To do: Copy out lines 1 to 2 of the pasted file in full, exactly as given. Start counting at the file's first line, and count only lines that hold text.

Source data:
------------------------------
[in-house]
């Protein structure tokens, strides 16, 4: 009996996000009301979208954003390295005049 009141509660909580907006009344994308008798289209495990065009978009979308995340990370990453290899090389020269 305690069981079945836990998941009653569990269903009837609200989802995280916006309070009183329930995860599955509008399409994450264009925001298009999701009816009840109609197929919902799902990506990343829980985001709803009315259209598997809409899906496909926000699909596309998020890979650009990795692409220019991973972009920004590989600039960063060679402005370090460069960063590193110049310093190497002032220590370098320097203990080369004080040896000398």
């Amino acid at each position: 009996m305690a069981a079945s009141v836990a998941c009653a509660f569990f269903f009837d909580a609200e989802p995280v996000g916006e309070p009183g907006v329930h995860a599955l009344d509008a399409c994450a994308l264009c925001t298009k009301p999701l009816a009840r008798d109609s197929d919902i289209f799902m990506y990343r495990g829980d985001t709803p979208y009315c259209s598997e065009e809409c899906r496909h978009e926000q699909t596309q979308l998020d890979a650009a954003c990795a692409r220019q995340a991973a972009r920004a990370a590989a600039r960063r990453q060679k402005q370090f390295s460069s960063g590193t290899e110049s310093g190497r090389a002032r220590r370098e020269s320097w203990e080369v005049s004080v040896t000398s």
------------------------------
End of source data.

[in-house]
């Protein structure tokens, strides 16, 4: 009996996000009301979208954003390295005049 009141509660909580907006009344994308008798289209495990065009978009979308995340990370990453290899090389020269 305690069981079945836990998941009653569990269903009837609200989802995280916006309070009183329930995860599955509008399409994450264009925001298009999701009816009840109609197929919902799902990506990343829980985001709803009315259209598997809409899906496909926000699909596309998020890979650009990795692409220019991973972009920004590989600039960063060679402005370090460069960063590193110049310093190497002032220590370098320097203990080369004080040896000398």